Ukraine: ‘Russophobia’ myth used to justify Putin’s war of recolonization


The “realists” who want to pressure Ukraine to trade territory for peace are wrong to believe that doing so would work, according to Syracuse University’s Renée de Nevers and Brian D. Taylor, the author of The Code of Putinism (2018).

If Ukraine capitulated, Putin would simply pocket his gains and seek to further subjugate the country in the future, they write for the Journal of Democracy:

Moreover, by backing such a “resolution” the West would become complicit in undermining the UN system of sovereign states and respect for territorial integrity. Finally, if a powerful state is simply allowed to change its mind about existing borders and treaties, invade and bomb its neighbors, and seize territory by force, what’s to stop others from doing so in the future?

Supporting Ukraine is squarely in America’s national interest, The Washington Post adds. Turning inward would invite a power vacuum that Moscow, Beijing, Tehran, Pyongyang and too many others would be all too happy to fill. China is watching. Taiwan becomes more vulnerable if Russia gets away with annexing large swaths of a neighboring sovereign country.

The Kremlin is employing the term “Russophobia” in an attempt to justify the Russian Federation’s war crimes in Ukraine, according to Timothy Snyder, Professor of History at Yale University.

The harm being done to Russians and Russian Federation culture is primarily due to Moscow’s own policies and actions, he told the United Nations (above), spotlighting the emigration of creative Russians due to its invasion of Ukraine; destruction of independent Russian journalism; attacks on culture, books, museums and other landmarks; mass killings of Russian speakers and citizens; and Russian Federation State television proclamations. The claim that Ukrainians are sick with a disease called “Russophobia” is simply colonial rhetoric and part of a larger strategy of hate speech, he stressed.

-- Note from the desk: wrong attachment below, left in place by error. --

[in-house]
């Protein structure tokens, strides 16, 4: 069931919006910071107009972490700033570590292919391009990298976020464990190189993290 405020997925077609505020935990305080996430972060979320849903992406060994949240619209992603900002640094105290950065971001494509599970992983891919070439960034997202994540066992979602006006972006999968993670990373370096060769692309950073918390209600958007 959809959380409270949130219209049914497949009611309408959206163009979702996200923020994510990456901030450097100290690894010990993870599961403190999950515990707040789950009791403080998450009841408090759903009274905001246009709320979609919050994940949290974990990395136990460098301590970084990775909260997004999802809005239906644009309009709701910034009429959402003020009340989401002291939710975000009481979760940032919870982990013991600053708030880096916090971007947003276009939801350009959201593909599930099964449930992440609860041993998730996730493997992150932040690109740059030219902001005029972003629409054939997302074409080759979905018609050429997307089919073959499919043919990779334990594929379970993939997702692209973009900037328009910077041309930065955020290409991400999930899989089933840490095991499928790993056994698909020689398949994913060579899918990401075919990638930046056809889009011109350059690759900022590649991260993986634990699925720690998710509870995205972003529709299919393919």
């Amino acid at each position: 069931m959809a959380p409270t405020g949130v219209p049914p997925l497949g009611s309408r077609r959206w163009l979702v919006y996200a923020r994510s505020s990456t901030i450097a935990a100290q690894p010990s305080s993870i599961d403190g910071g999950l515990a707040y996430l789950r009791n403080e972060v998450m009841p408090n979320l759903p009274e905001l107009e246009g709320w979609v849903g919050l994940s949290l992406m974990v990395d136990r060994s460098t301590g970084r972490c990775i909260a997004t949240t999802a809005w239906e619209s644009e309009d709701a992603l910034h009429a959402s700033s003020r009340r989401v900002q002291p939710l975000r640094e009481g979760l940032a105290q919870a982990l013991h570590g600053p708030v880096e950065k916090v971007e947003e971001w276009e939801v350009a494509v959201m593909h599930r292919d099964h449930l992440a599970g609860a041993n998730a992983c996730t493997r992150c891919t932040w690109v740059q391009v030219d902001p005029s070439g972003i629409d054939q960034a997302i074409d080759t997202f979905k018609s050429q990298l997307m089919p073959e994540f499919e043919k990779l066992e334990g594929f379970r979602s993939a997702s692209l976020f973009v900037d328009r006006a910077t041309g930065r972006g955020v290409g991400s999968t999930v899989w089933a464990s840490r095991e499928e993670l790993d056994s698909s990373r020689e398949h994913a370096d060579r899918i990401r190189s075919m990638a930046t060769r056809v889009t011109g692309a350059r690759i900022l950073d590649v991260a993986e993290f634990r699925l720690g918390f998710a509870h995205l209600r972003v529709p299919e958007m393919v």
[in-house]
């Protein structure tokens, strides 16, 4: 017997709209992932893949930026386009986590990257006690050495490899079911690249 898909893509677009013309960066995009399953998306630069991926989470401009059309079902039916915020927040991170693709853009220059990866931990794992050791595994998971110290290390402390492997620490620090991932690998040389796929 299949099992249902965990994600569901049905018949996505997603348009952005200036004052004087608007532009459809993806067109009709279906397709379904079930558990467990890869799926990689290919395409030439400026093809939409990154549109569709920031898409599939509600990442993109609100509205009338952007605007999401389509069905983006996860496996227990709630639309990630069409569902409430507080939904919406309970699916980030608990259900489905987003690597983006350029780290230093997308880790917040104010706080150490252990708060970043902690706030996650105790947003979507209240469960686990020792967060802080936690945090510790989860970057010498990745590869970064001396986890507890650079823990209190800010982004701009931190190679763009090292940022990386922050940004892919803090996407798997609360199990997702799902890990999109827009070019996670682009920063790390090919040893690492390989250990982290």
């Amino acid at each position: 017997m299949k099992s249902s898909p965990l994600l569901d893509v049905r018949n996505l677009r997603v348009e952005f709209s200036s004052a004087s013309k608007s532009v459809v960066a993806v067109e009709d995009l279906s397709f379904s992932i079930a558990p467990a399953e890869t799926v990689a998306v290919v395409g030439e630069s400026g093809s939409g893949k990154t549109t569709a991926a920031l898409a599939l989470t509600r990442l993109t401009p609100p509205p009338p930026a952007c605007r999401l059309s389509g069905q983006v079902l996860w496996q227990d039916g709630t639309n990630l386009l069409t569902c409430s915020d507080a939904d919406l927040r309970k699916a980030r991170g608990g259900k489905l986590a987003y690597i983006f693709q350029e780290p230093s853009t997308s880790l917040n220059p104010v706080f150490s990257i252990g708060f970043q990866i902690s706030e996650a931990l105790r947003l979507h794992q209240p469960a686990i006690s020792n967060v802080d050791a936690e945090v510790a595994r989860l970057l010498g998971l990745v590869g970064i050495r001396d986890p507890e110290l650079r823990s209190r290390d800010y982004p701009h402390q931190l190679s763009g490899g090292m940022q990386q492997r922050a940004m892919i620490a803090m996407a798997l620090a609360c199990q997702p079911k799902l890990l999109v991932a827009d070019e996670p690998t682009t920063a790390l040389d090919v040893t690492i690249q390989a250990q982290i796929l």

Snyder, an expert on Ukrainian history, recently noted in an interview, bad ideas can kill people: Russian ideas about history, culture and language have been catalysts to the current conflict, notes Senior Research Fellow at the University of Toronto.

Credit: NDI

An online benefit event will be broadcast on the Munk School of Global Affairs and Public Policy’s YouTube channel on March 17-19, 2023, in an attempt to raise the funding required to establish a Centre for Civic Engagement at Kyiv Mohyla Academy, he writes for The Conversation. Keynotes at this benefit conference will be delivered by two of Ukraine’s pre-eminent public intellectuals, Mychailo Wynnyckyj and Volodymyr Yermolenko, who in the current conflict have been drawing on their scholarship and academic background to counter Russian mythology.

What can civil society leaders and public officials do to bring about a Ukrainian victory? That was the topic of conversation in a series of roundtable discussions in Prague and Berlin that the Renew Democracy Initiative hosted in partnership with American Purpose, RDI’s writes:

Hopes for Ukraine were high, but with a healthy sense of concern. On the one hand, Ukrainian forces have proven themselves extremely capable and support from Western countries remains strong. On the other hand, supplies promised to Ukraine months ago are arriving too slowly and a decisive Ukrainian victory isn’t in sight yet. Ukraine is holding, but Ukrainians need more help to completely free their country from Russian occupation.

It took years for Europeans and Americans to understand what the rise of fascism in the early twentieth century meant and what was needed for its defeat, notes national security analyst Joseph Cirincione. Many never thought such a struggle would come again, or still don’t recognize it now that it has. But without abandoning valid critiques of the past, we can focus on the new task, he writes for Persuasion:

Though Putin has long been consolidating his regime domestically, we have just passed the first year of its manifestation on the global stage. And the world’s response has overall been swifter and stronger than it was when fascism rose one hundred years ago. After a year of war, “a stable 65% of U.S. adults prefer that the United States support Ukraine in reclaiming its territory,” according to the latest Gallup poll.

Please join a special live expert discussion on the lessons from Russia’s invasion of Ukraine and what might be expected next. The discussion features two experts on security and the region of Central and Eastern Europe. Joining us will be Wojciech Michnik an assistant professor of International Relations and Security Studies at Jagiellonian University and Yulia Kazdobina, head of the Ukrainian Foundation for Security Studies (Kyiv).

The discussion will be moderated by Adam Reichardt, Editor in Chief of the New Eastern Europe magazine. Date: March 25 2023. Time: 14:00-16:00. CEE. RSVP

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